Practice Blog

5 Major Signs You Should See a Spine Specialist

October 21, 2020

Do you suffer from back or spine pain? If so, you’re not alone. According to the CDC, back pain affects about 28% of adult men and 31% of adult women in the United States. While some backaches only require a little rest, others can alert you to serious issues.

Read on to learn when you should see a spine specialist about your pain.


1. Severe Pain

Anytime you feel severe pain, you should consult a doctor. Pain ratings can vary from person to person, so you can only go based on your own judgement.

To decide if your pain is severe, answer a few questions:

  • Do I constantly notice the pain?
  • Can I sleep?
  • Am I crying out in pain?
  • Is it debilitating?

If you answer yes to one or more of these, set up an appointment with your spinal specialist.

2. Chronic Pain

While many people experience backaches, pain always indicates a problem in your body. Sometimes, the pain comes from sleeping wrong or pulling a muscle lifting something heavy.

But, this type of minor injury will quickly heal and the pain subsides within days. In some instances, it may take several weeks to heal a muscle or tendon injury, but it will gradually feel better every day.

You needed to worry about your spinal health when the pain feels worse over time, rather than better. This can hint to something much more serious and requires a spinal specialist.

3. Weakness or Numbness

Pain can cause you to avert certain movements in order to avoid discomfort. However, when you actually cannot perform normal tasks due to weakness, it could indicate a problem with your spine health.

Other concerning signs of spinal nerve injury include shaking, tingling and numbness. Tingling can feel hot, cold, or itchy, while numbness creates dead weight and lacks sensation in that area.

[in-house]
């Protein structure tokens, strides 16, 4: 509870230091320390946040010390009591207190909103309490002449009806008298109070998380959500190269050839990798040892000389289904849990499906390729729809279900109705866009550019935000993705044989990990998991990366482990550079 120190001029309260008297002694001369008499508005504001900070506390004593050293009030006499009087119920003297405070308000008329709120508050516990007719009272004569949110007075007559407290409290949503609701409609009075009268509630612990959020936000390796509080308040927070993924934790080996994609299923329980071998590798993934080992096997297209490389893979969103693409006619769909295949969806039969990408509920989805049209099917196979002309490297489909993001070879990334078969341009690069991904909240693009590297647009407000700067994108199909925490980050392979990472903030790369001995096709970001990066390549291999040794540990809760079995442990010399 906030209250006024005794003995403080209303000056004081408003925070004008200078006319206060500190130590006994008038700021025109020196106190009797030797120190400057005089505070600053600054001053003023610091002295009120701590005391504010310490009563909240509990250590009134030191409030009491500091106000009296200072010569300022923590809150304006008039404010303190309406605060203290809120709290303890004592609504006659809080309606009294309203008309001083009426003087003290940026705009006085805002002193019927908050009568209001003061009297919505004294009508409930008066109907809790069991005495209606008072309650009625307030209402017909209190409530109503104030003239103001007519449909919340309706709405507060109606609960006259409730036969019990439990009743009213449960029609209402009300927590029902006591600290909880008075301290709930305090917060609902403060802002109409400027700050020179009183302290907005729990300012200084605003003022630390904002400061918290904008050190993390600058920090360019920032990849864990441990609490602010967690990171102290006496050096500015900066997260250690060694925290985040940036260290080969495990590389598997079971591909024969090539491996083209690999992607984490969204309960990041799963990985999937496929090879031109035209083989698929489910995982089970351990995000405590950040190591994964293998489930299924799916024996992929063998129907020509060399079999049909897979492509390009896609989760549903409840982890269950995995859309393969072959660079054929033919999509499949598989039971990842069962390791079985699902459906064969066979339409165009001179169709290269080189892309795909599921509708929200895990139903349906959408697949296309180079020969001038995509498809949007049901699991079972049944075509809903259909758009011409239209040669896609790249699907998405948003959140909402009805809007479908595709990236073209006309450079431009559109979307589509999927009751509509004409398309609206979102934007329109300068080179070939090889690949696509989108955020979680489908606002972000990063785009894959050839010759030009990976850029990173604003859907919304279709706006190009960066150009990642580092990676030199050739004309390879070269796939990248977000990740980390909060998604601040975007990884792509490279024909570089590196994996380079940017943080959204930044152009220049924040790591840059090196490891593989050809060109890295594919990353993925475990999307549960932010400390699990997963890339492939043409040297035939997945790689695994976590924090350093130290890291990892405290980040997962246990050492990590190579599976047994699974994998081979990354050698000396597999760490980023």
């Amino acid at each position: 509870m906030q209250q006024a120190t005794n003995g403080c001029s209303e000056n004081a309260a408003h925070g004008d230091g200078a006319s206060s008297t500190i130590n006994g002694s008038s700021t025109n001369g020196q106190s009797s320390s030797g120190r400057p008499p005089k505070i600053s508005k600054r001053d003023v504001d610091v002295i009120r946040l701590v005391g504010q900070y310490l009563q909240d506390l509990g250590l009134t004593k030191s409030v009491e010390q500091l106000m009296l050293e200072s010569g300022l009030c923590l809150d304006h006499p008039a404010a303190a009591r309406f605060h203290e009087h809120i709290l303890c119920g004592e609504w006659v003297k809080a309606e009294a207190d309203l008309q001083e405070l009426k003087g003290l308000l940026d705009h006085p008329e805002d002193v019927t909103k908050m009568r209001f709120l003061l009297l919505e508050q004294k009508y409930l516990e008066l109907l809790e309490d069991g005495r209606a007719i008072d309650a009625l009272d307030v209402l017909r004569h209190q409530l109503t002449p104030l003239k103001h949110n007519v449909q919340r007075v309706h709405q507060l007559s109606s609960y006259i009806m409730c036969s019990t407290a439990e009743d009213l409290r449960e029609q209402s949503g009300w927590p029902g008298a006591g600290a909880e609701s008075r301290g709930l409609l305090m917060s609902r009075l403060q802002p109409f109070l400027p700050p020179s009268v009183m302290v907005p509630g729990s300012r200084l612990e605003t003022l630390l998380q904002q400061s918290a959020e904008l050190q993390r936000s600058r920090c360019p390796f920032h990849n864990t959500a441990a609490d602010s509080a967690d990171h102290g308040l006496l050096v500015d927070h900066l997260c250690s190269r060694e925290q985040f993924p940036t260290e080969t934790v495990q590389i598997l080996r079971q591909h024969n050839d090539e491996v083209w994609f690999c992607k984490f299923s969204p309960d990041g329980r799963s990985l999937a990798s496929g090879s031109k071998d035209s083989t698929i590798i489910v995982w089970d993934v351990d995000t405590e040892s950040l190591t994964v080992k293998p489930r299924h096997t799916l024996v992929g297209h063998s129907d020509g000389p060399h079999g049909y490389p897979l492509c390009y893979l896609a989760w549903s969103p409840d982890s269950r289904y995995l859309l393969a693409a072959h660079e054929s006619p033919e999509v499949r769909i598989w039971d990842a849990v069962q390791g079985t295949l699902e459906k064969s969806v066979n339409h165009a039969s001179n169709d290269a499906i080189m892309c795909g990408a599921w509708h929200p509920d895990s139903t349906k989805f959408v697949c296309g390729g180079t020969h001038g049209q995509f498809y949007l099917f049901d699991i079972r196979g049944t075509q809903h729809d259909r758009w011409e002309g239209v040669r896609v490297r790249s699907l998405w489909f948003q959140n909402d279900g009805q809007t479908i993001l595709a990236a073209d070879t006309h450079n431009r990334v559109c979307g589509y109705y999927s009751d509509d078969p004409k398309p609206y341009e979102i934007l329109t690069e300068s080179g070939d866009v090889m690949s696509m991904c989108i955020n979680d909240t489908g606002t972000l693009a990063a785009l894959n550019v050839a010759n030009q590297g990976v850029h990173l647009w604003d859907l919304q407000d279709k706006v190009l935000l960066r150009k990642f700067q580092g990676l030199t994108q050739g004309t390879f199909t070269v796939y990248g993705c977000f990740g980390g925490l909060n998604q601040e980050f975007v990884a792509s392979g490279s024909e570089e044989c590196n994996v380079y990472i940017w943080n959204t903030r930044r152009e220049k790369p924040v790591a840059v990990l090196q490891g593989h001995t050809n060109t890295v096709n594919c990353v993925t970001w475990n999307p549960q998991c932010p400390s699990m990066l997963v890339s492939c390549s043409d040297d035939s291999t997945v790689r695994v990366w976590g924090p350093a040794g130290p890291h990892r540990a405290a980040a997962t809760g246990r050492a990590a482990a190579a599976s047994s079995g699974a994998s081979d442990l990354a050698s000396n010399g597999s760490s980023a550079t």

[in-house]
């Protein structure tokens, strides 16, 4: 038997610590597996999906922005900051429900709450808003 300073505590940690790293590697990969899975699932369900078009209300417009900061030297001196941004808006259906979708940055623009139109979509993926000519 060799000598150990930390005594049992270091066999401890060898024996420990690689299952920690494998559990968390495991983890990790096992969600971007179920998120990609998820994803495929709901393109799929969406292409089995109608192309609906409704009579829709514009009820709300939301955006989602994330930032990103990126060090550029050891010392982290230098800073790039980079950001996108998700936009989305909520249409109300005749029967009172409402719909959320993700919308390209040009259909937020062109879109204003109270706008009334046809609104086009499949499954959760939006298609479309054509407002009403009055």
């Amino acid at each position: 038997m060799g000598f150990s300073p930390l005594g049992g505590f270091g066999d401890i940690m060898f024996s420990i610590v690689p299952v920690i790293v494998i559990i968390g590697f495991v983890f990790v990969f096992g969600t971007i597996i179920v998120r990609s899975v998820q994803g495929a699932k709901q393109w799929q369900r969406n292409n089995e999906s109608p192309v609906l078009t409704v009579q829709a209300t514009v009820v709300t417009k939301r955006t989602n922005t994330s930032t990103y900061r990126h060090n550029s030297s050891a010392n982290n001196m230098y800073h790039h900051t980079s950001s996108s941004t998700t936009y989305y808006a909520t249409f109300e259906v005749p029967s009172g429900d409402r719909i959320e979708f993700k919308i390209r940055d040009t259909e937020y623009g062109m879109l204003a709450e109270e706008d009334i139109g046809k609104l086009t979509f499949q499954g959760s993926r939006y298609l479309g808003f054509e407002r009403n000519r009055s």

When a spinal injury occurs in the neck, you may experience these sensations or lack thereof in your arms or hands. Lower spinal injuries will create the weakness or numbness in your lower extremities.

4. Loss of Fine Motor Skills

Even if you can still feel your fingers, the loss coordination with fine motor skills can mean a nerve problem. This might look like the inability to write your name normally or to pick up small objects between your fingertips. Consult your doctor right away.

5. Incontinence

A healthy adult can normally hold their bladder and their bowels. If you suddenly cannot, then you may be suffering from a serious spinal injury.

While your bladder and bowels may still work fine, a spinal cord injury may disrupt the signals to them. This can cause you to lose control and requires medical intervention.

Keep Your Spine in Good Health

Your spine holds you up, and the precious cord inside delivers sensations and allows movements for your entire body. Injuries to the cord can result in partial or full paralysis. So, do your best to protect your spine.

If you do suspect a spinal injury, time is of the essence. Contact us right away to schedule your appointment.

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